Colors is the magazine equivalent of a roller-coaster ride. Brought
to us by Benetton’s creative guru, Oliviero Toscani, it is a showcase
for some extraordinary visuals, alternating between the shocking, the
perverse and the bizarre. It’s not a magazine for the faint-hearted but
it commands the reader’s attention as it writes with pictures.
Editions are themed and this issue’s theme is ’touch’. It covers
self-mutilation, sex therapy, plastic surgery and a miracle baby among
But the visuals are not gratuitously displayed. Accompanied by text
which is both compelling and absorbing, it makes for a remarkable read.
Your stomach may turn at the sight of a man with a lampshade through his
cheek, but the text explains how the ritual forms an integral part of a
Thai Festival. Another picture shows a man from Sierra Leone who had the
word terror carved on his chest to deter him from voting during
elections (something I hope William Hague won’t take up).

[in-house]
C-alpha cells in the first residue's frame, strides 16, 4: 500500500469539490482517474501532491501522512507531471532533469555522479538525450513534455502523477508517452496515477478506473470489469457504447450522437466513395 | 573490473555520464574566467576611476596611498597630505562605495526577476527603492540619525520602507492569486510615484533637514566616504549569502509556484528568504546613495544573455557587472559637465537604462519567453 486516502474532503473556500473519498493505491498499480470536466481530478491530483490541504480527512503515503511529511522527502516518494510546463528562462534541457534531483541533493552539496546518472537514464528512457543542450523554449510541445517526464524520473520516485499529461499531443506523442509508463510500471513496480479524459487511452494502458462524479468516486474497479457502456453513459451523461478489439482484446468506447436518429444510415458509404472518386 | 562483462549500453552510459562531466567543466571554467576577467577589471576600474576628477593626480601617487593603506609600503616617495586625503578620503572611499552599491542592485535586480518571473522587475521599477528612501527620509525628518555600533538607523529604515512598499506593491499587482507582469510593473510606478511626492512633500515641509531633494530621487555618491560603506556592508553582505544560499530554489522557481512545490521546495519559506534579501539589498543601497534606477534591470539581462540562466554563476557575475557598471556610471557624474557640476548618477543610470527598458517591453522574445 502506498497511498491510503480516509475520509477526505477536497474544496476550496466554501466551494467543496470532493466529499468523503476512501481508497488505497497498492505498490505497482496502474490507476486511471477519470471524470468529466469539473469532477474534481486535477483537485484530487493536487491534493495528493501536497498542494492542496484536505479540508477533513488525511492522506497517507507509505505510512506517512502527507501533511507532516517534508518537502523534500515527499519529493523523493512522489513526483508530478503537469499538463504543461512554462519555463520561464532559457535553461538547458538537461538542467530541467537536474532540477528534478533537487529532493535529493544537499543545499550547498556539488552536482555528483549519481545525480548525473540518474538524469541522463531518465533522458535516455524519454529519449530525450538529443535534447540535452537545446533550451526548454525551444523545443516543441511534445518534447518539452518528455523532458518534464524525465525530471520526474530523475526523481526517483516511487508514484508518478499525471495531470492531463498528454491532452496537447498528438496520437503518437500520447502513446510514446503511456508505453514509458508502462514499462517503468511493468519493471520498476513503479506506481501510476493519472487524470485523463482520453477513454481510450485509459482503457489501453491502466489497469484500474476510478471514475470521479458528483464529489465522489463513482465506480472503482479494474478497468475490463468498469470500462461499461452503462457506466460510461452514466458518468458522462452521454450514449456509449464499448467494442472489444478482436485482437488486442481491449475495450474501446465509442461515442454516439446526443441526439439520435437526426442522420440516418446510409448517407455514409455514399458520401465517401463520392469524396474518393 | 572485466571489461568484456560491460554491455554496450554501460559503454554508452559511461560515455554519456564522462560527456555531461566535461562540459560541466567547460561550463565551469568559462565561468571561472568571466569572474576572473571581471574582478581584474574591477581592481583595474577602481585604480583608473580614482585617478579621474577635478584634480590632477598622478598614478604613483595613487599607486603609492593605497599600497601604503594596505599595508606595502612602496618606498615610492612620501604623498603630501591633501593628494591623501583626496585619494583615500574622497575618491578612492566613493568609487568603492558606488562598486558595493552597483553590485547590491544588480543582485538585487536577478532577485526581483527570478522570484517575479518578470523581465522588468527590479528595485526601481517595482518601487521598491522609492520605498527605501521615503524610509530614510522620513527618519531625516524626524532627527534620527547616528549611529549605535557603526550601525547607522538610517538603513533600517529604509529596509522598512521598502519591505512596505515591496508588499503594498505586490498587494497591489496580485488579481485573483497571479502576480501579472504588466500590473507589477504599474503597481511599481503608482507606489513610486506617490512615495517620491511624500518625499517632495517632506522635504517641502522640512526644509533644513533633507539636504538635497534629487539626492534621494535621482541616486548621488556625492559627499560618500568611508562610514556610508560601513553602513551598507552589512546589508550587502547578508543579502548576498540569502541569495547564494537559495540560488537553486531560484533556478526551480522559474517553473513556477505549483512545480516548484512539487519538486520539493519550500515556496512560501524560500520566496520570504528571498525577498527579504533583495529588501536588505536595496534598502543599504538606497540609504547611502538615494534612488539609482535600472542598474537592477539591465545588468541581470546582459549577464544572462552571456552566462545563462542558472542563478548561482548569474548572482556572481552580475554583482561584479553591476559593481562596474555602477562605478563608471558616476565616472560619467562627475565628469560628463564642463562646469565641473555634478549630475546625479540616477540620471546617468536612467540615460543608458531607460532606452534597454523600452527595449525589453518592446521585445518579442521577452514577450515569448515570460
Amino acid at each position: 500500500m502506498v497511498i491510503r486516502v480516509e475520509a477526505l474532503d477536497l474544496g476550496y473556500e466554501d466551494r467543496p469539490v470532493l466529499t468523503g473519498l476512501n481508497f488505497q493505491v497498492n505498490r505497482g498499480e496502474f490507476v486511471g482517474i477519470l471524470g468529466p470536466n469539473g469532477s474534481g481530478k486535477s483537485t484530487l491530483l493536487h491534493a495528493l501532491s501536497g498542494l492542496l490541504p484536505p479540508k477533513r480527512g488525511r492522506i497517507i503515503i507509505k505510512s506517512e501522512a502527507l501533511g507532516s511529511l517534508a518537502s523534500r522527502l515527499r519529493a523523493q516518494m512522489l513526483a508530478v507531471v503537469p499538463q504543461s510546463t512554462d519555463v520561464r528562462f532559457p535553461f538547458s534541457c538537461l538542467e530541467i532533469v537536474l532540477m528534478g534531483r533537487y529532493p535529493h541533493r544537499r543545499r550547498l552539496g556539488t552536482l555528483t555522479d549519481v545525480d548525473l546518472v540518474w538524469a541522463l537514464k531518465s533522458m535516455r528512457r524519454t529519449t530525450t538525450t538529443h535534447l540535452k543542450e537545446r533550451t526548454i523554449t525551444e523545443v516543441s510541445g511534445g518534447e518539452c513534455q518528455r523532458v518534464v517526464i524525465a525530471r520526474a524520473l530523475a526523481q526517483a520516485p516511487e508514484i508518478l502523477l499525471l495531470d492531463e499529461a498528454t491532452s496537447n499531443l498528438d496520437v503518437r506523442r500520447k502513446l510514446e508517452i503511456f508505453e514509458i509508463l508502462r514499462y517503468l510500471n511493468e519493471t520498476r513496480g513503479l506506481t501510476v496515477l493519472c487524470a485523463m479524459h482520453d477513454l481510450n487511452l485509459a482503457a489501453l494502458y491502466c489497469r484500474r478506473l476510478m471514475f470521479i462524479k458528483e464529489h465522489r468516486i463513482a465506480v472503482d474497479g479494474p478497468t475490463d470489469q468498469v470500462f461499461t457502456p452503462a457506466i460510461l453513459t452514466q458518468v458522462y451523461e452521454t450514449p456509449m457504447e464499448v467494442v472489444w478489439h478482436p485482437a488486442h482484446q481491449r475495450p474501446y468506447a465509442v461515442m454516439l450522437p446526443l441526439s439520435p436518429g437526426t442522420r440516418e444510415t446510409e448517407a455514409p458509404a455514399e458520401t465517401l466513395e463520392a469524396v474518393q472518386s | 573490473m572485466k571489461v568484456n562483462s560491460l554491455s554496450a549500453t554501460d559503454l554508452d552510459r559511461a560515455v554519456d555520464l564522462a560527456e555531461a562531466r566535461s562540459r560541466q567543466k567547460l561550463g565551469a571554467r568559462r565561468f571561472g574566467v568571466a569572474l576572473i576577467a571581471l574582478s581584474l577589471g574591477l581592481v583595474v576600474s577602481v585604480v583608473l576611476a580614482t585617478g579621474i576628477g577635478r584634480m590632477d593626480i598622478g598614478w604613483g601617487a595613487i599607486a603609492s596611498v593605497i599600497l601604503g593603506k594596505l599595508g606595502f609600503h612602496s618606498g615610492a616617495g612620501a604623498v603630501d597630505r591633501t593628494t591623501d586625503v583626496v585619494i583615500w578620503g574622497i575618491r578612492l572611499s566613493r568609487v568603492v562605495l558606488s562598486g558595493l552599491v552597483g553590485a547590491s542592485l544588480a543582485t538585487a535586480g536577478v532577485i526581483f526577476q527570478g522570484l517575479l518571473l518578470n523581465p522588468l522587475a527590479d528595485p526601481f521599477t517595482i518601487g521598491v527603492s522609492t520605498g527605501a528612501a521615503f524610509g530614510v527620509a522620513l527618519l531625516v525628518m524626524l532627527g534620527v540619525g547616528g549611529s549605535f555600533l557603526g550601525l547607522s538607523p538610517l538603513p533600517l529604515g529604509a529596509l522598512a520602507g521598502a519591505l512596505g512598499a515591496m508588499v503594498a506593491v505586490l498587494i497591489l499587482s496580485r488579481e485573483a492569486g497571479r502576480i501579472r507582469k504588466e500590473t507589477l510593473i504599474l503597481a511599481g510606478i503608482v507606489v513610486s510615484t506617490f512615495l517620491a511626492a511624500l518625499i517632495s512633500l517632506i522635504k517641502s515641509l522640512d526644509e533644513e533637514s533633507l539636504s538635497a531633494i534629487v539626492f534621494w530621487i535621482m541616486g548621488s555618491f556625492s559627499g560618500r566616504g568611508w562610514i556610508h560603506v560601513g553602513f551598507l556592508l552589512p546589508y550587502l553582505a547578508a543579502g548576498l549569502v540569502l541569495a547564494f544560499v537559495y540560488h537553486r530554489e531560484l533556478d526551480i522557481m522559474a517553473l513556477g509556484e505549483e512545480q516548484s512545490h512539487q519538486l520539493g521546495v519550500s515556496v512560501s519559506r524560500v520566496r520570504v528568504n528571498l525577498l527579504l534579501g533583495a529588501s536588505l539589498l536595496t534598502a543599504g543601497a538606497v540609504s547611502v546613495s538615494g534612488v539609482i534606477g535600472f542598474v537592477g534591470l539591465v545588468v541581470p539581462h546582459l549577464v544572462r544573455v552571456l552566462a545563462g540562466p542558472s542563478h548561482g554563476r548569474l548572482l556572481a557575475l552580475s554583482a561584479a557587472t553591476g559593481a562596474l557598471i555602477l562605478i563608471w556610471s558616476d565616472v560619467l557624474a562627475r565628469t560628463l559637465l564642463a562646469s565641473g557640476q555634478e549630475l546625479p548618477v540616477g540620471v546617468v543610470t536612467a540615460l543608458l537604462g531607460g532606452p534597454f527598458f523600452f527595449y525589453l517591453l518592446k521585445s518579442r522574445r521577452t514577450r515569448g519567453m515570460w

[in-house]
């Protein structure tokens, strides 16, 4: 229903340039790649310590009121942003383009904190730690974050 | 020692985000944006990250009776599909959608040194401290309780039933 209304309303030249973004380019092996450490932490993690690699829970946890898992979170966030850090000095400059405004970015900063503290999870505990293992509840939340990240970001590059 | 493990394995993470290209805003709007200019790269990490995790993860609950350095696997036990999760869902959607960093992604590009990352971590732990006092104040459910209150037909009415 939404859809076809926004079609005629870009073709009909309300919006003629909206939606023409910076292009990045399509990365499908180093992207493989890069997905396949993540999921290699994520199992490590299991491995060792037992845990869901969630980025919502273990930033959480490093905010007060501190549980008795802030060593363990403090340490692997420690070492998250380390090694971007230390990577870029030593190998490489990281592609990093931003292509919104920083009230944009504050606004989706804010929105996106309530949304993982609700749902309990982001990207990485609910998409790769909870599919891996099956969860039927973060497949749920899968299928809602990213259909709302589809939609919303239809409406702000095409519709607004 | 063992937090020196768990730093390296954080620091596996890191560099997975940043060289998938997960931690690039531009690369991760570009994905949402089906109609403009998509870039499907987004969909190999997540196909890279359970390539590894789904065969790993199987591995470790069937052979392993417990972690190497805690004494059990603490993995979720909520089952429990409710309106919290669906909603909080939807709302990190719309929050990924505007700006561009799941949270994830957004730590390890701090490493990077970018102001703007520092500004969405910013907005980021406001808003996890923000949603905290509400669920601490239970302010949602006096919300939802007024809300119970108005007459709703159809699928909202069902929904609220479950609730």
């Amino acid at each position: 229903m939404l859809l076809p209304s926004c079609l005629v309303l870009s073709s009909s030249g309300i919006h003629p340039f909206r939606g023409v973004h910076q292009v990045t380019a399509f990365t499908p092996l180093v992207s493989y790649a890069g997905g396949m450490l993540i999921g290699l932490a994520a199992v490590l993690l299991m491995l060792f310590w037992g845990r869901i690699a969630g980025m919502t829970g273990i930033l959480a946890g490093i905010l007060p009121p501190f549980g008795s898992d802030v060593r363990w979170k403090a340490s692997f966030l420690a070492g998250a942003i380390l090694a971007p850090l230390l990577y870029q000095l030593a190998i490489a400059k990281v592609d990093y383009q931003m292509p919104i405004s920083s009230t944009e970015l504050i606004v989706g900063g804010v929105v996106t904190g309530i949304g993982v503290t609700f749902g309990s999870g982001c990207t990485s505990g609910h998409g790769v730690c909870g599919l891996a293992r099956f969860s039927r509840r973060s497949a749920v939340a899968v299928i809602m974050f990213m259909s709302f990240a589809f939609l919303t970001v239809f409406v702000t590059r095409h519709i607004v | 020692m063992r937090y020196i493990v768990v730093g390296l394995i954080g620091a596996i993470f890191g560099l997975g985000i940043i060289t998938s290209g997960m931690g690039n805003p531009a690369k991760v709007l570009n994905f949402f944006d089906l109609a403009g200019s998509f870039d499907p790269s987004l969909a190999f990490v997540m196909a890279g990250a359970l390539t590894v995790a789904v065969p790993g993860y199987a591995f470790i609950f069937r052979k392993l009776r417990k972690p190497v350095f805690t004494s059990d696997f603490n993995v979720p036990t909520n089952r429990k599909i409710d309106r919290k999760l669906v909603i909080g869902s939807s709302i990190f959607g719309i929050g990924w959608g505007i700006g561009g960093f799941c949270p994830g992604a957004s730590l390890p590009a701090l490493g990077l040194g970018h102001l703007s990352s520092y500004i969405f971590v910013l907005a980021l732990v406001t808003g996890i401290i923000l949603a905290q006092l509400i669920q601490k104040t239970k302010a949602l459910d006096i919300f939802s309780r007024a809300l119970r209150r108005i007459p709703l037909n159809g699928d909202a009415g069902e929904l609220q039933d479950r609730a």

Colors lives up to its claim of covering cultures from around the
globe - and it covers them in an unusual and bracing style.
The content makes the pounds 4 coverprice worthwhile. But there are a
couple of small shadows that might linger over this striking
It has a low circulation in the UK (30,000) which Benetton is looking to
improve on. And retailers who take issue with Front probably won’t rush
to put it on their shelves.
Interestingly, there is also very little advertising. It may take time -
and Colors is not for timid advertisers. However, brands and readers
with attitude who eschew mediocrity, this is the magazine you’ve been